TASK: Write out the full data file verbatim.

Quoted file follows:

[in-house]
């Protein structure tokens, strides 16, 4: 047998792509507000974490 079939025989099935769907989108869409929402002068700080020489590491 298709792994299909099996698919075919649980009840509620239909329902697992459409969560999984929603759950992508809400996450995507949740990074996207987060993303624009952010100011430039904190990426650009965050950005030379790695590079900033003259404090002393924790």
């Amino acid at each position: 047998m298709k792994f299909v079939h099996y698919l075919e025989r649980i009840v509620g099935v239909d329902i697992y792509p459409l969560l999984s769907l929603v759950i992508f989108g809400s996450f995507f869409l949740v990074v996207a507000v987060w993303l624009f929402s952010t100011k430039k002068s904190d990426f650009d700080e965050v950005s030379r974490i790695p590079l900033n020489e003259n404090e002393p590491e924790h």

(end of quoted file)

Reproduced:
[in-house]
């Protein structure tokens, strides 16, 4: 047998792509507000974490 079939025989099935769907989108869409929402002068700080020489590491 298709792994299909099996698919075919649980009840509620239909329902697992459409969560999984929603759950992508809400996450995507949740990074996207987060993303624009952010100011430039904190990426650009965050950005030379790695590079900033003259404090002393924790």
């Amino acid at each position: 047998m298709k792994f299909v079939h099996y698919l075919e025989r649980i009840v509620g099935v239909d329902i697992y792509p459409l969560l999984s769907l929603v759950i992508f989108g809400s996450f995507f869409l949740v990074v996207a507000v987060w993303l624009f929402s952010t100011k430039k002068s904190d990426f650009d700080e965050v950005s030379r974490i790695p590079l900033n020489e003259n404090e002393p590491e924790h």